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Archiver > YORKSGEN > 2002-06 > 1023435670


From: "Pam Smith" <>
Subject: Re: [YKS] occupation - Cloth dresser
Date: Fri, 7 Jun 2002 17:41:10 +1000
References: <20020605200134.OJHN3995.sccrmhc01.attbi.com@[192.168.0.93]>


Dear Judy and Tom, My great-grandfather, a Scarborough man who went to
New Zealand in 1864 in a wooden sailing barque, was a barber at the Thames
(Coromandel Peninsular) for about 15 years after travelling the far north of
the North Island. After a 6 month trip home he opened a shop in Auckland,
where he called himself a hairdresser, so I reckon hair-drefser is just a
fancy name for barber. He used to shave people, supply perfumes, and
possibly dressed womens' hair as well. The Maoris at Thames used to ask for
"ikkipenny de stink" (sixpence-worth of perfume). He was definitely
heterosexual, a devout Wesleyan and lay-preacher, came from a family
connected with the sea, but was lame, something wrong with his hip and they
had to lift him onto his horse.
Regards, Pam SMITH, Brisbane, Australia.

----- Original Message -----
From: Judy and Tom Lundeen <>
To: <>
Sent: Thursday, June 06, 2002 6:00 AM
Subject: Re: [YKS] occupation - Cloth dresser


> You wrote (6/5/02 12:51 PM):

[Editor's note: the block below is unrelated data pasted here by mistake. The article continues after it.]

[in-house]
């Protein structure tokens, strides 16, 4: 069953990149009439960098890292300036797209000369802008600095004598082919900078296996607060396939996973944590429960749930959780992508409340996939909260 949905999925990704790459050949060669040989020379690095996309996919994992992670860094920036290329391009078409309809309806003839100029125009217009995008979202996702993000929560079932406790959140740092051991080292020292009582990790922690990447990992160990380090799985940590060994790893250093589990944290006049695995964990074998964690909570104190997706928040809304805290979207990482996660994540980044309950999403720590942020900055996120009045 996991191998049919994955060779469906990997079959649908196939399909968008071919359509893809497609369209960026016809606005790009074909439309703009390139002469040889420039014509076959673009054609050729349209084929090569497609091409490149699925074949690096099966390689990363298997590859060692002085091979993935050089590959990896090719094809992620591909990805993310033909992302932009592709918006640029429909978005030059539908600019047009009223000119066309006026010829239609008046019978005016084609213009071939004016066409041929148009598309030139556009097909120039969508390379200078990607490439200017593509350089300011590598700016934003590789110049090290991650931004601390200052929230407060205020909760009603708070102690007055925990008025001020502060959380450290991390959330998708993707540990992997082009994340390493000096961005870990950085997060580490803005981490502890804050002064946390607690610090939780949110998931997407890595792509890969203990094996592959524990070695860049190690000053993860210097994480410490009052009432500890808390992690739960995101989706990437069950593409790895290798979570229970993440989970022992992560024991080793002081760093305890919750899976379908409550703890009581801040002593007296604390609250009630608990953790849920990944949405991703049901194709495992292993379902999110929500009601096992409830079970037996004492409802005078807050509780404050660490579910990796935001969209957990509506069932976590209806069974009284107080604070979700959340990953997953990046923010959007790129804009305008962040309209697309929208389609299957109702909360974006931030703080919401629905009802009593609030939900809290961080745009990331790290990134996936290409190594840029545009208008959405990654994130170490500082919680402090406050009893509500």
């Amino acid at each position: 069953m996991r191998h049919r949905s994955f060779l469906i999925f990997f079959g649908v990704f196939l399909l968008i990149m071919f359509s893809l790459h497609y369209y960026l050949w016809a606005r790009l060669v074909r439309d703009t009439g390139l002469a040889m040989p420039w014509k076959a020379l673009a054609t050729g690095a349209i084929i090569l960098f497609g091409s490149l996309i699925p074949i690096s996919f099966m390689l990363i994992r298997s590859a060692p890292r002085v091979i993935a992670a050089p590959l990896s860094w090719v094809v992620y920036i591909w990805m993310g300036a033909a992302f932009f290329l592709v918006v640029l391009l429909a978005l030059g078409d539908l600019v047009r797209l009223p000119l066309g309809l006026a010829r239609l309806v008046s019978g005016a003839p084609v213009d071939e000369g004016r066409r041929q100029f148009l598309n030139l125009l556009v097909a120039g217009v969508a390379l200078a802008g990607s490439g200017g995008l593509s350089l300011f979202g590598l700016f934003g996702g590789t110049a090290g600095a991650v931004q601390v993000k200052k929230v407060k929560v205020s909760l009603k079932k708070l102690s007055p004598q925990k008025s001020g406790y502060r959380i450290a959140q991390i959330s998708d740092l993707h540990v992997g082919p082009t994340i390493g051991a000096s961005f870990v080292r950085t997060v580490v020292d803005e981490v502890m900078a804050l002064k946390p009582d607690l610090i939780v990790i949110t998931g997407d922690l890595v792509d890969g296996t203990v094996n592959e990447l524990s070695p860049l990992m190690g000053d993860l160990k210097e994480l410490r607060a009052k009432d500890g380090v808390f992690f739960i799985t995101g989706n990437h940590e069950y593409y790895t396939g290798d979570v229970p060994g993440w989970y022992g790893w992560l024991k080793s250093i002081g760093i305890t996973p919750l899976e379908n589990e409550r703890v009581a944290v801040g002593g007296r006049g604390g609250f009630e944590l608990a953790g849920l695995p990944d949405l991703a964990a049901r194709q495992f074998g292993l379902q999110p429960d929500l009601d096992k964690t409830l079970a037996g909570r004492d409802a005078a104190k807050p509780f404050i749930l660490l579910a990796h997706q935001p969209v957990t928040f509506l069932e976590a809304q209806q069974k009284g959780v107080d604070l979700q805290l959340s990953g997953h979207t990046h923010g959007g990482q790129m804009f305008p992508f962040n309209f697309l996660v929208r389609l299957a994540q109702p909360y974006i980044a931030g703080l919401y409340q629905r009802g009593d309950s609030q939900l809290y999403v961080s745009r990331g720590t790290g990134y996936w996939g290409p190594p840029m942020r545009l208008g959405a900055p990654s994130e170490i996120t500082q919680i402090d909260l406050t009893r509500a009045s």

>
> >>we discovered that an ancestor was listed in a parish register as
> >a "Hair-drefser" (as it appeared in the "old" script). We assume that
> >this is "Hair-dresser," and know what it means today . . . but what did
> >it mean two hundred years ago? Certainly not the same as today?<
> >
> >It still meant dresser of hair as it does today. Ladies' Maids often
did
> >their mistresses' hair or a hairdresser was sent for by ladies going to
> >balls to dress their hair, which was usually long, in appropriate styles.
>
> Judy:
>
> What you state probably makes sense in most cases, but this was an adult
> male. The register entry (a baptism in 1798) reads, "Thomas, son of
> William Lupton of Otley, Hair-Drefser". The only thing that we could
> imagine was something perhaps to do with horse-hair seat covers for
> carriages?
>
> Actually, we're finding this somewhat amusing, considering some of the
> male hair-dressers we've encountered! <grin>
>
> Best regards,
>
> Judy and Tom Lundeen
> Palatine, Illinois, USA
>
>
>
>
> Personal web pages: http://www.lundeen.org/
> Genealogy pages: http://www.lundeen.org/genealogy.html
> Our YORKSGEN pages: http://www.lundeen.org/yorksgen/
> 1881 Census pages: http://www.lundeen.org/yorksgen/1881_Census/
>
> Downloadable 1881 Census surname counts from Yorkshire, useful
> for spotting mistranscriptions, available by surname initial:
> http://www.lundeen.org/yorksgen/1881_Census/surname_counts/
>
> Useful spreadsheets for a variety of genealogical purposes, all
> donated by generous members of the Yorksgen mailing list:
> http://www.lundeen.org/yorksgen/spreadsheets/
>
> Need IGI batch numbers for Yorkshire? Download PDF file from:
> http://www.lundeen.org/yorksgen/downloads/
>
> View our LONGFELLOWs one-name study at:
> http://www.longfellows.org/
>
> Researching SMITH, LONGFELLOW, HENDERSON, REDMAN, BROOK and HANBY
> in Yorkshire (West Riding), greater Bradford - Leeds area;
> and SMITH in the Sproatley area of East Riding.
>
> ______________________________





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